G-85. Why Black Bibliography Matters

Jennifer Garcon Kinohi Nishikawa

Course Length: 30 hours
Course Week: 21–26 July 2024
Format: in person, Princeton University in Princeton, NJ
Fee: $1,495

In the 1970s, librarians, cataloguers, and researchers confronted an issue that was barely conceivable to previous generations: a surplus of Black-authored books. Prior bibliographers had taken stock of a delimited set of authors from the eighteenth through the early twentieth centuries. The field shifted dramatically after World War II, however, when the number of authors and types of books increased to a dizzying degree. After a veritable revolution in Black print in the 1960s, bibliographers were challenged to identify every Black-authored book even in a single literary genre.

This weeklong, in-person seminar considers how the questions Black bibliography began to ask in the 1970s reverberate with contemporary literary scholarship and cultural theory. It begins with a survey of the history of Black bibliography and its practitioners, elucidating the early emphases on scarcity and recovery. The seminar then pivots to the revolution in Black print, taking up questions of access and ephemerality in literary production and bibliographical description. At this juncture, the seminar addresses how Black publications and their variants challenge traditional determinations of authority, impression, and edition. The difficulty in accounting for and describing Black-authored books coming out of the 1960s and 1970s becomes an opportunity for students to discuss why Black bibliography matters today.

The seminar is scheduled to take place in the Department of Special Collections at Princeton University Library. This location affords us access to the Library’s collection of Black-authored books, pamphlets, broadsides, and other materials. Lectures draw on these resources to illuminate Black bibliography in historical perspective and contemporary practice. Hands-on workshops allow students to engage with a variety of printed objects, from mimeographed productions to industrial books. While discussion focuses on the Black Arts movement and its legacies, the seminar attends to broader shifts in post-World War II publishing and literary culture. Between lectures, workshops, and discussions, students gain an understanding of how critical concepts such as temporality, performance, and speculation may be grounded in Black bibliographical analysis.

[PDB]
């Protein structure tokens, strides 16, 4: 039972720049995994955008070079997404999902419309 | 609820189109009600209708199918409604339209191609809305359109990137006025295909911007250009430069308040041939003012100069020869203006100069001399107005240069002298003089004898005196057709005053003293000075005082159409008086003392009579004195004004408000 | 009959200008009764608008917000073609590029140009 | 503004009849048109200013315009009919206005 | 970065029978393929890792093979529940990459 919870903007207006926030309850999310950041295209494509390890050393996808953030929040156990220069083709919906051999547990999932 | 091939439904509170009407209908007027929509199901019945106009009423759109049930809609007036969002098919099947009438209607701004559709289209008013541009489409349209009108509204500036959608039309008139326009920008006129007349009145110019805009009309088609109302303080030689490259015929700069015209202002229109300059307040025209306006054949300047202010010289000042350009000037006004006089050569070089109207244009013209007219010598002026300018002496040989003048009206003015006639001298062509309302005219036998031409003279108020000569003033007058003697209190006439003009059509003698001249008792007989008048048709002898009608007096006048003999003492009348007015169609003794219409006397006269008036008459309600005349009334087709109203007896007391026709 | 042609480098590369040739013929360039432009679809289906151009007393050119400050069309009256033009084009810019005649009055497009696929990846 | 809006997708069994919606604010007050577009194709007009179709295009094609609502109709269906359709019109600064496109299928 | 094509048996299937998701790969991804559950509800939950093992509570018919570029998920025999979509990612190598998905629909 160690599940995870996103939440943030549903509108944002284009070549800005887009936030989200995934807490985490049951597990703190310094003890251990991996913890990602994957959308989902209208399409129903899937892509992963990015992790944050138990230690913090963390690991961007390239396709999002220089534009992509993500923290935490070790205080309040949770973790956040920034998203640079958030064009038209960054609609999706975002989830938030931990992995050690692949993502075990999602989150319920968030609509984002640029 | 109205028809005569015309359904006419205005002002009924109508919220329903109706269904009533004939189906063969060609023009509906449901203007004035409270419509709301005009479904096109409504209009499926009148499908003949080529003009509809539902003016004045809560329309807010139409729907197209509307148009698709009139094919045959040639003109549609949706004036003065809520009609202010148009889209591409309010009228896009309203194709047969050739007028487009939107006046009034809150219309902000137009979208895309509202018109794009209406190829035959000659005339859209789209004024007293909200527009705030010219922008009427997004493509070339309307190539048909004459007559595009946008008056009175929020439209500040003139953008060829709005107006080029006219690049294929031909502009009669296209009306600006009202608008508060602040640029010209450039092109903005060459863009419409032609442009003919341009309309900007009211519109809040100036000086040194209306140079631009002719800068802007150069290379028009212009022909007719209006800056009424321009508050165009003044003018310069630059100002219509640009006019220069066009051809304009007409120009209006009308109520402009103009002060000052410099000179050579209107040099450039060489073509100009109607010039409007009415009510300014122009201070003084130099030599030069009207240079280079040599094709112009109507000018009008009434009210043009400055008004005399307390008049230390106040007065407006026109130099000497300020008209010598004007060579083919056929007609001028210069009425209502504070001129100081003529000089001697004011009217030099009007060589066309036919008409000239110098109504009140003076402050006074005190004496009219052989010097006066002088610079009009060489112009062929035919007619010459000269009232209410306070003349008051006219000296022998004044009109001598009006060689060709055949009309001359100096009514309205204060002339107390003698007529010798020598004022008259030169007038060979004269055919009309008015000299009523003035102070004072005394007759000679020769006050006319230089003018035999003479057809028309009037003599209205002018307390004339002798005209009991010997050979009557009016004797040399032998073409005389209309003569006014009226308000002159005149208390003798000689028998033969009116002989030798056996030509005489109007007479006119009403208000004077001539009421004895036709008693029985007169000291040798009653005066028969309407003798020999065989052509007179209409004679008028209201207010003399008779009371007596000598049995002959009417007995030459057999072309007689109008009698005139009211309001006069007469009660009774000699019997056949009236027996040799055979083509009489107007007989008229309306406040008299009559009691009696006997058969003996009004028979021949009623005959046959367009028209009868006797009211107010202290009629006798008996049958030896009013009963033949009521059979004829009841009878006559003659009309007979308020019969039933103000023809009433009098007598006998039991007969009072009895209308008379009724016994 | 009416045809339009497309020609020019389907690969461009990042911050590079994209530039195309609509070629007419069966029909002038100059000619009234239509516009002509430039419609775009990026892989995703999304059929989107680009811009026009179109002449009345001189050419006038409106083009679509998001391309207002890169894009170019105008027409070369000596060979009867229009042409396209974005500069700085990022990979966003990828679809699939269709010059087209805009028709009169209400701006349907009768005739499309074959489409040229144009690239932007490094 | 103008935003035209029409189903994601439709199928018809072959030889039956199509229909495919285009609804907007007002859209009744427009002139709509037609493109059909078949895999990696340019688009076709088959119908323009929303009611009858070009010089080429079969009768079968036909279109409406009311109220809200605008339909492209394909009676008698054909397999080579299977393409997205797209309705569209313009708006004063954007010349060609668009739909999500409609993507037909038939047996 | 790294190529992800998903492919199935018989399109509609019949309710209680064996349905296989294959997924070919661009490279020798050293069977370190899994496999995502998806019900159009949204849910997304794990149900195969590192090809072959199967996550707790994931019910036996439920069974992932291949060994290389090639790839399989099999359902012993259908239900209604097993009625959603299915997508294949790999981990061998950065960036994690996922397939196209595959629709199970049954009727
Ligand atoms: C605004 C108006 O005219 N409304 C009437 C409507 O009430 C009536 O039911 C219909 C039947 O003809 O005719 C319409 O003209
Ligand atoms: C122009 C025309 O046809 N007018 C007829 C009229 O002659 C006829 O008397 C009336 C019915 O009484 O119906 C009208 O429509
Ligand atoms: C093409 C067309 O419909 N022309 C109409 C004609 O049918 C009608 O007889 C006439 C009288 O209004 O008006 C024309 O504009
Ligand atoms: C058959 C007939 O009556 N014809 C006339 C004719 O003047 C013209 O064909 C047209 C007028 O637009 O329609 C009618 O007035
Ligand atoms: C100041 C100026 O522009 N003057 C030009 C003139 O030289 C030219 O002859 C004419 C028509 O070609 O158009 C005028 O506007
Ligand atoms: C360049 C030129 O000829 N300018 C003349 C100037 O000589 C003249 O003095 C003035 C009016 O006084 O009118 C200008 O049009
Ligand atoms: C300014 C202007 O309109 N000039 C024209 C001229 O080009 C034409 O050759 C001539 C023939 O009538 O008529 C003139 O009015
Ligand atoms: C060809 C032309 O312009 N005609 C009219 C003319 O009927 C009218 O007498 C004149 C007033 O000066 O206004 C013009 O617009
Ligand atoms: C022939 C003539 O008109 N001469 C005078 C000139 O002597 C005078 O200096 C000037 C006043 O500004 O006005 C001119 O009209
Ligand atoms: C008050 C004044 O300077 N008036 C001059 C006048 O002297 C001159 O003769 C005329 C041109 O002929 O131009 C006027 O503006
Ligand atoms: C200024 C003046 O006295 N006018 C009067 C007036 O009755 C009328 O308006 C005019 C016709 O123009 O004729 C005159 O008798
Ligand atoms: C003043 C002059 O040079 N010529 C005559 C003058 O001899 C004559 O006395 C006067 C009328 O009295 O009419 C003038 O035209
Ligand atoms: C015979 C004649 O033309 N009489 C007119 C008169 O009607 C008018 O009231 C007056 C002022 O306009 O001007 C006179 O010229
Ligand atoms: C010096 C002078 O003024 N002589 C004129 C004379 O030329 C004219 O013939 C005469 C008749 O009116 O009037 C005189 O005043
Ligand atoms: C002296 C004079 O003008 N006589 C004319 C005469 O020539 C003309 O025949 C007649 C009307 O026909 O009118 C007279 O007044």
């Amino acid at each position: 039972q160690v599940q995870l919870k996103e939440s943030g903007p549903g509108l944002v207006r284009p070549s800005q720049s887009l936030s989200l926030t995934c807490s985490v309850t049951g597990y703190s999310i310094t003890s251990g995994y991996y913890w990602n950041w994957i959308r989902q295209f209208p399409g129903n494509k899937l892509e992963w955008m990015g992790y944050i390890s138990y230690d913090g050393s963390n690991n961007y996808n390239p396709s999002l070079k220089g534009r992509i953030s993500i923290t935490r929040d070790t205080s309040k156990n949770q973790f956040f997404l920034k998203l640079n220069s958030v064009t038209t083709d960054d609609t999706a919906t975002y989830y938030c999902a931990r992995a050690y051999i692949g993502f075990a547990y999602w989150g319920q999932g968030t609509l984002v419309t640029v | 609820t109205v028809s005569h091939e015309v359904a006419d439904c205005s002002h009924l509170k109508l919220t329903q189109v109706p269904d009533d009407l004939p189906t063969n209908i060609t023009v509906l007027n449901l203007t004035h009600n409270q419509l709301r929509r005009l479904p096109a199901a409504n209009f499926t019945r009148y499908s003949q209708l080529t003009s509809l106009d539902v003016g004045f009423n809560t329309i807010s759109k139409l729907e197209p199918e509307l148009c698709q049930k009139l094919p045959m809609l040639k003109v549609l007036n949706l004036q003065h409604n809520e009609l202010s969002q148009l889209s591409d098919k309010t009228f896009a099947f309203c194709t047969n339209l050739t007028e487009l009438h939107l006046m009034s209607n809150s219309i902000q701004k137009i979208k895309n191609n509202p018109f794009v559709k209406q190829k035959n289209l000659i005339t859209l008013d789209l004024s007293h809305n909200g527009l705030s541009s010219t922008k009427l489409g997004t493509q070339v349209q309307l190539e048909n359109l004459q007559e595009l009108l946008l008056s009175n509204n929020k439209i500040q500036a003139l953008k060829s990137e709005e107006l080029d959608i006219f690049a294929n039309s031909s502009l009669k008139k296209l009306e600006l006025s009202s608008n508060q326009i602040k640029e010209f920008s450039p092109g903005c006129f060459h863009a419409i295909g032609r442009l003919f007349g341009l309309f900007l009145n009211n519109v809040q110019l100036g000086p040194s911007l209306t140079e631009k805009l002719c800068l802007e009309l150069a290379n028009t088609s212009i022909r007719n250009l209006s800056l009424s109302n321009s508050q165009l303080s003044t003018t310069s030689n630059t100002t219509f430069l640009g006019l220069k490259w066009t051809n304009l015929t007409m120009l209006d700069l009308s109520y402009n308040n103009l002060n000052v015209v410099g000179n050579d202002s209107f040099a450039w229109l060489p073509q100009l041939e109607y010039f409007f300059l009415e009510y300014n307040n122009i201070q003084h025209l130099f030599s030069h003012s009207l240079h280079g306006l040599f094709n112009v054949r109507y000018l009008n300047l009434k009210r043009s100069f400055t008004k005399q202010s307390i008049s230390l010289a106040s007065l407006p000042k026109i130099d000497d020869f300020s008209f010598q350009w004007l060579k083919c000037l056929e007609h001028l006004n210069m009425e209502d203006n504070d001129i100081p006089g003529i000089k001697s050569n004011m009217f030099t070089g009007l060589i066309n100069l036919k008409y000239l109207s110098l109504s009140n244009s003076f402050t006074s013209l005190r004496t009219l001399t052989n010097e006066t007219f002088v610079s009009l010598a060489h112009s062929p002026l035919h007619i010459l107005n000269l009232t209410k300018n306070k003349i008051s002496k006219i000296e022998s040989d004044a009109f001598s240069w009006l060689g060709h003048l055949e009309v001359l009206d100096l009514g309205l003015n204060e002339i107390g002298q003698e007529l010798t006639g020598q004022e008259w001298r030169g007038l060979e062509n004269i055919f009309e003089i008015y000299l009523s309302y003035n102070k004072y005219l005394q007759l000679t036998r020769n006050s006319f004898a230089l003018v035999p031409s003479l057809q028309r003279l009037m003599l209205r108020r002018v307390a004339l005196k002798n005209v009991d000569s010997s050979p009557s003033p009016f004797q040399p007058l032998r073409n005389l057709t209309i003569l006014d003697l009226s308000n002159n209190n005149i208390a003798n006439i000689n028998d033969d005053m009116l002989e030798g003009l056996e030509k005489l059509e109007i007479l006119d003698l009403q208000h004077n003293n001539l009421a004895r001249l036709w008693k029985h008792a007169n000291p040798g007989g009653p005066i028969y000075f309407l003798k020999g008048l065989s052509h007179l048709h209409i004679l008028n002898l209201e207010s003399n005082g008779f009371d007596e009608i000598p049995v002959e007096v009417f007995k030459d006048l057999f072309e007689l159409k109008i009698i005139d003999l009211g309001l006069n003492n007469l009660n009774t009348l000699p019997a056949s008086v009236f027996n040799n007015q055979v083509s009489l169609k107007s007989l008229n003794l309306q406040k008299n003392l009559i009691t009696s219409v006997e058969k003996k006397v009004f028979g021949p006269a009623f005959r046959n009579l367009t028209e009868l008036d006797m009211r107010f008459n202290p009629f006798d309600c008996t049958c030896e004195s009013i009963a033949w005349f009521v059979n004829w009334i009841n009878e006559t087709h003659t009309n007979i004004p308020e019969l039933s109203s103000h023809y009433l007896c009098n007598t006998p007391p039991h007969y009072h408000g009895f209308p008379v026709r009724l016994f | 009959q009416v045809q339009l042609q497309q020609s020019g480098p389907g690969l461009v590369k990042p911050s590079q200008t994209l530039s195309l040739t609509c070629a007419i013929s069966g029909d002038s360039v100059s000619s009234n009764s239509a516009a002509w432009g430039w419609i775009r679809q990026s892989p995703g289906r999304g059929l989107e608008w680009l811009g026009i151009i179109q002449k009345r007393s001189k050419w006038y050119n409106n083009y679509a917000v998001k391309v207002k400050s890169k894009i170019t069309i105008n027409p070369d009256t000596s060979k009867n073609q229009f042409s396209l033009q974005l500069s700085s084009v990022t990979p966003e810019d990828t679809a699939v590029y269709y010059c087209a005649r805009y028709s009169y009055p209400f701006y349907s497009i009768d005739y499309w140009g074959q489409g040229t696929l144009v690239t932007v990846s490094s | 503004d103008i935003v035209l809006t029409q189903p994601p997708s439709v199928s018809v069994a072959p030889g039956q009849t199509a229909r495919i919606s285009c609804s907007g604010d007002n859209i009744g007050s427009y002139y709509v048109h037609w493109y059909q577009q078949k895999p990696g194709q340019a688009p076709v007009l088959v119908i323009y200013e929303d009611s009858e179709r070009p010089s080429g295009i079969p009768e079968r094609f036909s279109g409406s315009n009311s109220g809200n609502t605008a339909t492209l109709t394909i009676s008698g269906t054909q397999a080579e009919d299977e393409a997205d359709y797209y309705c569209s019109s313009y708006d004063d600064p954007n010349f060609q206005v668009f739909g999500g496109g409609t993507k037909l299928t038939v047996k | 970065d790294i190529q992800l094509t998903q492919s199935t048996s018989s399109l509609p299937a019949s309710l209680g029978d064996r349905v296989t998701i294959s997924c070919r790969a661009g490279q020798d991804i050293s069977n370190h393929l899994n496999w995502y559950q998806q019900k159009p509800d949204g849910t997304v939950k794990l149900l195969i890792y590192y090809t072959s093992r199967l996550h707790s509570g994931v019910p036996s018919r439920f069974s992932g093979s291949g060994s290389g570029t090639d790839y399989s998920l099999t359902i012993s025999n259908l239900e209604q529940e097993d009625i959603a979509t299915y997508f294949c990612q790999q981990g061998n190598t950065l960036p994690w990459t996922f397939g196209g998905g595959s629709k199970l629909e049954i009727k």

Outline of schedule

July 22

Focus: early Black bibliographies and their import to building collections
Objects: nineteenth- and early twentieth-century books, pamphlets, and broadsides

July 23

Focus: mid-twentieth-century literary culture and the temporality of reprints
Objects: books and reprints by Zora Neale Hurston, Ralph Ellison, and James Baldwin

July 24

Focus: the Black Arts movement and the issue of variation
Objects: materials associated with Broadside Press, Jihad Press, and Third World Press

July 25

Focus: the Black Aesthetic as a bibliographical strategy
Objects: books and reprints by Nikki Giovanni, ntozake shange, and Claudia Rankine

July 26

Focus: rethinking African American literary history through bibliography
Objects: books and reprints by Toni Morrison

Course History

Jennifer Garcon and Kinohi Nishikawa co-teach this course in person at Princeton University.
Kinohi Nishikawa teaches this course in person at Princeton University.
Kinohi Nishikawa teaches this course online (6 hours).
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  • Jennifer Garcon
  • Kinohi Nishikawa

Jennifer Garcon

Jennifer Garcon, Ph.D., is the Librarian for Modern and Contemporary Special Collections at Princeton University, where she is responsible for the collection, curation, and care of twentieth- and twenty-first-century rare books, manuscripts, and born-digital collections. She is also a steering member of Archives for Black Lives in Philadelphia, an activist-archivist group working with BIPOC communities and organizations in the Mid-Atlantic to save, document, and preserve their historical archives and records. Garcon is a Cold War historian, specializing in grassroots social movements in Latin America and the Caribbean and earned her Ph.D. from the University of Miami. 

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Kinohi Nishikawa

Kinohi Nishikawa is Associate Professor of English and African American Studies at Princeton University. He is the author of Street Players: Black Pulp Fiction and the Making of a Literary Underground (Chicago, 2018) and of essays and book chapters on Black print culture and publishing history. Nishikawa is currently at work on a monograph titled “Black Paratext: Reading African American Literature by Design.”

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